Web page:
My China Adventure by Bill Reed
I made my first trip to China in the late 1980’s as a retail buyer. In 2004 I started my own company with a Taiwanese partner named Archie, who I had a relationship with as a buyer from previous business dealings. He owned a furniture factory in China. We developed a business with some major U.S. retailers, with Walmart being our largest customer. Because of Walmart, I made many trips to China, including 9 trips in one year. It gave me the opportunity to travel all over China and experience a lot of their culture.
In 2014 I had the opportunity to travel to Chengdu, China and visit a 150 year old Monastery, which was a training school for Buddhist’s monks. The leader of the monastery was Archie’s Buddah “Master” who would visit our factory in Donguan, China once every year. While at the factory the Master would stay in a small room for two days and meditate and pray for the factory’s success. Over the years the Master got to know me and invited me to visit the monastery. It was a 30 hour drive to cover the 1100 mile journey, with 2 drivers trading off and on.
We arrived early one afternoon into Chengdu. In 2008 Chengdu had experienced an 8.0 earthquake and the roads had still not all been repaired, which made for a wild ride. We even had to stop and wait for water buffalos to cross the road. At another point we needed to cross a blocked bridge that was damaged due to the earthquake. The driver instructed us to get out of the van, while he removed the fence and drove the van across, while the rest of us walked across the bridge. Evidently the weight was a big concern and just walking across it was scary enough for me!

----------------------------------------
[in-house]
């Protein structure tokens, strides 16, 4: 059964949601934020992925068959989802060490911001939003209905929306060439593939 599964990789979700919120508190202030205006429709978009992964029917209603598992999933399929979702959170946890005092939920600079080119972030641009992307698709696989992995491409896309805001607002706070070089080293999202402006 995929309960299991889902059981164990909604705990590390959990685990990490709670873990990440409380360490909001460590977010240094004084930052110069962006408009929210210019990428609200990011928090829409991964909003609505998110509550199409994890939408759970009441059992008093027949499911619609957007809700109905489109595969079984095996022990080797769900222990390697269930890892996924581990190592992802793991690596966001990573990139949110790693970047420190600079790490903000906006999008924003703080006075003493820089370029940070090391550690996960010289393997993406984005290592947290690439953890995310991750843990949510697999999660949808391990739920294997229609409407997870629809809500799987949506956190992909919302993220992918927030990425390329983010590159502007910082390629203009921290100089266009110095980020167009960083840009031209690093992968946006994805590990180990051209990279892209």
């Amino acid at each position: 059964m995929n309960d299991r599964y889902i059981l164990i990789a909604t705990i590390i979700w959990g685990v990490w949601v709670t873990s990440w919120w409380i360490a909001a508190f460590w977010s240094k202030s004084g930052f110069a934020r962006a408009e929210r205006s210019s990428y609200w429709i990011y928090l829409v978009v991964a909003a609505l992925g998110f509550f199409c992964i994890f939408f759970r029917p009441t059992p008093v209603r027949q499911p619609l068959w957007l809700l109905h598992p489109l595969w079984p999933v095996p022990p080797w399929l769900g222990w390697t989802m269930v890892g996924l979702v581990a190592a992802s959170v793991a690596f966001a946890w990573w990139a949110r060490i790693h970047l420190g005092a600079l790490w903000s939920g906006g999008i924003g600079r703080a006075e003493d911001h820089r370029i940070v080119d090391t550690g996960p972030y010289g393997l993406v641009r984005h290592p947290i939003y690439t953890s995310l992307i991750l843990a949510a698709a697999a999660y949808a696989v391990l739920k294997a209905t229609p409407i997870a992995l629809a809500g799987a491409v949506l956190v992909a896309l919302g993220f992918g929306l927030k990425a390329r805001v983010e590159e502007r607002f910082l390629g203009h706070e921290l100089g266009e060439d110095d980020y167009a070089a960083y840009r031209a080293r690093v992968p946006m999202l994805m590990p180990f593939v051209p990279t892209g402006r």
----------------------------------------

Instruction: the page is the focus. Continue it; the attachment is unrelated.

After crossing the river, we headed up a gravel and dirt road that would lead us to the Monastery. That was a 40 minute ride to go 2 miles up this winding, rutted road. The altitude was 10,500 feet! Archie and the factory manager began suffering from altitude sickness. The monastery had no electricity or running water. Two of us shared a room where we slept in sleeping bags on a wood floor.
After a 3 hour rest, we drove back down the mountain to a local village where the Master was hosting the dinner. There were 6 of us from the factory plus 8 other Chinese guests. During the dinner Archie and his Master were having a long discussion and although I don’t speak any Chinese, I knew the conversation was about me. Archie explained to me that the Master had planned a tour and a party for all of the guests to be held the next day. Archie explained to him that I needed to leave that next day to fly home, since I had already been in China for 12 days. The Master was disappointed, but said he understood.
After our meal, each guest went up and bowed to the Master to receive their individual blessing. I stood to the side, not knowing what to do and wanting to be respectful. As we were leaving, to the surprise of EVERYONE, the Master came up to me and gave me a big hug. Archie said he had NEVER seen the Master give anyone a hug before. It was very awkward to me, but I guess it was his way of blessing me Western style! I’ve been fortunate enough to travel all around the world, and this much I know…..people are just people no matter where you live or what your culture may be.